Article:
Introduction The RX10 is a very premium bridge camera that boasts some very impressive specs such as a 1" sensor, which may not be the biggest, however is certainly much larger than the typical bridge camera. It has an incredible 24-200mm lens with a constant max aperture of F/2.8, as well as hosting a whole bunch of advanced features, all of this in one package makes this camera a serious competitor in the photography market. What's In The Box? DSC-RX10 Camera | Lens Cap | Lens Hood | Shoulder Strap | Battery (NP-FW50) | AC Adaptor | Power Cable | Micro USB Cable | Instruction Manual. Recommended & Optional Purchases SDHC Memory Card: There's no flash memory, so getting one of these are a must! (You can go for any brand you want, however I would recommend a memory card with no less than 8GB memory capacity & of class 10). Carry Case: I actually purchased this to go with my NEX-5T, however it's done the job perfectly for the RX10 too. Spare Battery: Always handy for those long sessions of photography. 62mm Glass UV Filter: "Absorbs The Ultra Violet Rays", also great for protecting your lens. 62mm CPL Circular Polarizer Filter: These filters are good for controlling colour saturation & reflections. There are many other accessories available to use with it such as an external microphone or flashgun. RX10's Exterior The RX10 overall feels fantastic; it has a good shape, weight & grip, which just makes it very comfortable to handle. Then we have all the other buttons, dials & ports which I believe are decently placed around the camera. Some of the RX10's exterior highlights are the following: ♦ Exposure value dial: Adjusts the exposure. ♦ Function button: Greatly improved from the previous Sony cameras that had this feature, now you can now choose to have 11 different settings for quick accessibility. ♦ Headphone port: Useful for those who want to head what the microphone is picking up, so is extremely handy when recording video. ♦ Microphone port: I use this port with a lapel mic pretty much every time I record a video, this helps me get super clear dialogue and is probably one of my favourite features of this camera. ♦ Mode dial: This wheel allows you to switch through all the different modes such as 'Auto', 'Scene', 'Aperture', 'Shutter', 'Manual', 'Panoramic', 'Movie' etc... ♦ Multi-Interface Shoe: Expands the use of your camera with other accessories such as flash guns etc... ♦ NFC (Near Field Communication): One-Touch control & photo transfer with compatible devices. ♦ OLED Viewfinder: Something a lot of cameras lack these days, however this camera has one and it's very clear once adjusted to your eye-sight, I can even use it when wearing my glasses which pleases me. ♦ Pop-Up flash: Activated by pressing the little flash button, it's a decent little flash that ♦ Shoot Mode Switch, this is placed on the bottom-right corner at the front of the camera, you can toggle between 'S', 'C', 'DMF' & 'MF'. ♦ Tilt-screen: The screen is fairly adjustable which makes it useful when handling the camera in various angles, however those hoping to twist the screen around for selfies are going to be disappointed, that said this camera isn't really made for those kind of scenarios. #NOTE: To charge this camera, you will need to leave the battery inside and use the included USB cable & AC adaptor. Ease of Use & Navigation Like any new product it can take awhile to get used too, especially as this camera has a lot of functions and features available, but after a bit of persistence & playing around I found it quite easy to navigate. The modes are all controlled via the mode-dial, so it's pretty simple stuff as there's no need to sieve through menus to get to the right mode. Any sub-modes can be found by pressing the function button ('Fn') and is typically the last option available, but is quickly accessed by navigating left when on the first option. Sub-modes are available on the Scene setting and Auto mode. The function button will become one of the soul uses with this camera as it also gives you quick access to a whole variety of settings, which can be customised to your needs. The control wheel which surrounds the enter button can also be customised. Furthermore the menu system is well organised as they are all arranged via appropriate tabs. Photo Quality I can't really complain with the photo results, I've had some stunning photos which could be easily compared to my larger APS-C sensor camera and you wouldn't notice a difference. Of course sometimes you're going to get the odd duff photo if you rely on the auto mode all the time, this is because some situations really need the users input to get the most out of a photo, so if set correctly you can get some shots with great depth of field, clarity and sharpness. I'm not saying the the auto mode is bad because it really isn't, however the camera is never going to know exactly how you want a photo to look, it will just try to automatically get the best looking photo, but for those times it fails, you have a whole range of manual modes to choose from. The constant F/2.8 200mm zoom I find to be exceptional, it amazes me how you can keep the F/2.8 aperture all the way from 24mm to 200mm.  When zooming in with most zoom lenses, you will find the aperture will change, for instant a '55-210mm F4.5-6.3 lens' can achieve an F/4.5 aperture at the 55mm focal length, but zoom all the way up to 210mm and the aperture will decrease down to F/6.3, so as you're zooming in the image gets darker and you start to loose that extra depth of field.  With this lens you get none of that, instead you get a nice "bright" image with lots of DoF all the way to the max focal length. I also want to add that this camera can focus quickly most of the time, plus is able to focus to quite close ranges which is great for macro (though macro is best used in manual focus), and furthermore it's pretty good in low lighting conditions too. Video Quality Video quality is superb at it's highest setting (50p AVCHD format, or 60p when in NTSC), it's because of this quality I now use the RX10 as my prime camera for recording videos. The output is very clear and crisp with a lot of detail and the built-in microphone is pretty good too, though I prefer using my lapel microphone when I want to record my voice. One drawback that could be seen about the zoom is it's fairly slow, even manually turning the zoom doesn't make it go faster, this is of course to ensure the noise when zooming isn't picked up on the microphone, but there isn't an option to speed this up for people who don't care about the zoom noise. #NOTE: To find your video files on your SD card, you will need to go through the following directories: 'PRIVATE' > 'AVCHD' > 'BDMV' > 'STREAM'. NFC & Wireless Connectivity with Devices Like pretty much most every other Sony device these days, this camera supports wireless connectively to a smartphone or other compatible device such as a tablet, for which you will need to download and install the "Playmemories Mobile" app which is of course, completely free. You can then connect manually, or use them very simply NFC option if your device is NFC compatible, this allows you to connect the two devices automatically by touching them at their NFC points. This additional feature allows you to either limitedly control the camera via your device, or send photos directly to them, allowing you to quickly share them on social media platforms or other uses. The smart remote is a nice feature as you can see what your camera sees on your device and take a photo, but it could be greatly improved for more advanced settings. My favourite feature is the quick sharing to your smart device, I use this feature a lot with my smartphone so I can upload them straight onto my Instagram. Some may think this is a gimmicky feature, but I love it. Final Opinion This camera is undoubtedly one of the best I've owned to date, not only does it have a 1" sensor which is much larger than a typical bridge camera, it also has a quality zoom lens which can achieve a constant F/2.8 aperture, getting a lens which such specs isn't cheap. To give you an idea, I've recently invested in two different lenses for my NEX-5T which cost £400 in total (£850 equipment value including the camera) and I still haven't even purchased the 55-210mm lens which would cost another £200 bringing the total to £1050... This camera can pretty much cover everything all those lenses do together. The upside to my NEX-5T, is that it has a much larger sensor (APS-C), and if I wanted to or had the money, I could upgrade to a new lens that becomes available, with the RX10 I can't. That said I think the best way to describe this camera would be "extremely convenient", because rather than having to lug around multiple lenses or worry about dust getting onto the sensor, you now have a camera that covers a great range of focal lengths with a max aperture of F/2.8, and has a great amount of features to help you get the most out of your photos & video. All in all, would I recommend this camera? Absolutely, just do some research beforehand to see whether the RX10 or an interchangeable camera is best suited for your needs.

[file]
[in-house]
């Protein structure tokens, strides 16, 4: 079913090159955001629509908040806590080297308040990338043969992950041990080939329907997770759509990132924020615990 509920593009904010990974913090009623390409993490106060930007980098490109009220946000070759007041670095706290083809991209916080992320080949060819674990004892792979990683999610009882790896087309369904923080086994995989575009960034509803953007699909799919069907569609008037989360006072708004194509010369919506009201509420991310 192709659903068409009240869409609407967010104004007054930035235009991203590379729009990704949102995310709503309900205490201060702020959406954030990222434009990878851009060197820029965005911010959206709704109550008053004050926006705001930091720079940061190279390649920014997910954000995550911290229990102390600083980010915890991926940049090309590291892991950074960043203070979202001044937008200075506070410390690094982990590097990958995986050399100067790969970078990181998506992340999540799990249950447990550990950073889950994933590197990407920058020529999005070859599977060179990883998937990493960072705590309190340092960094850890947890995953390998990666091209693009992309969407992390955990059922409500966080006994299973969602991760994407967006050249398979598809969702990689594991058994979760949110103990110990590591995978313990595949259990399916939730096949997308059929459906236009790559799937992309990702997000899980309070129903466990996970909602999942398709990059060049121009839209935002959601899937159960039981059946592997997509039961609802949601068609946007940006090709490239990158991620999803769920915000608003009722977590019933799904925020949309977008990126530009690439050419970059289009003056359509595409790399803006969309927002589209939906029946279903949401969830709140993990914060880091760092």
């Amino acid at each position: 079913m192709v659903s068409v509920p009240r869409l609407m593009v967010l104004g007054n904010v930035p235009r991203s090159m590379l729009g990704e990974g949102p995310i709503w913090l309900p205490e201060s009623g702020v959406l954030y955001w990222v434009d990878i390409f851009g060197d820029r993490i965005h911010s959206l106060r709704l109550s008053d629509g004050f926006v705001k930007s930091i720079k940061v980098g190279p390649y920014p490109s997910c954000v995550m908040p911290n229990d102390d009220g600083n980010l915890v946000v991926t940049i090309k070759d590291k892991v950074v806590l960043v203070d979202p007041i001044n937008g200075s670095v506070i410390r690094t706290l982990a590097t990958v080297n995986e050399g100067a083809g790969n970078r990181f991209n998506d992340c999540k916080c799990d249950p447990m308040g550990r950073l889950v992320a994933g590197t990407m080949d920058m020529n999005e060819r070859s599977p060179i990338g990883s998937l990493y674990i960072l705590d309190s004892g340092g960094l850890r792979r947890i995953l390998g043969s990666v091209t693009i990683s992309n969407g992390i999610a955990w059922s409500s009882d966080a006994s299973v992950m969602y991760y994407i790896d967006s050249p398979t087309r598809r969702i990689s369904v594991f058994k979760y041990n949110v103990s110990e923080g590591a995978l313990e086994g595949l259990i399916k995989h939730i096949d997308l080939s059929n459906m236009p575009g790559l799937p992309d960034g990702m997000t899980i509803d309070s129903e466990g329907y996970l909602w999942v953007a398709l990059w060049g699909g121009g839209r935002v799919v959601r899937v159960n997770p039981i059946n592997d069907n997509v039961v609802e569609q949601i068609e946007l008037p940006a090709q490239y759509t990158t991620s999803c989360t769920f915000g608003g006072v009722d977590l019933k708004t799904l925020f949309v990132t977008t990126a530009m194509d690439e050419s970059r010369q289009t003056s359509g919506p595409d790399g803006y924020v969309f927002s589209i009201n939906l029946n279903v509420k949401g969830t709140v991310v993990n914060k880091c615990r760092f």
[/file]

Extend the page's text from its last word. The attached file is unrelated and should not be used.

RX10: The "Super" Bridge Camera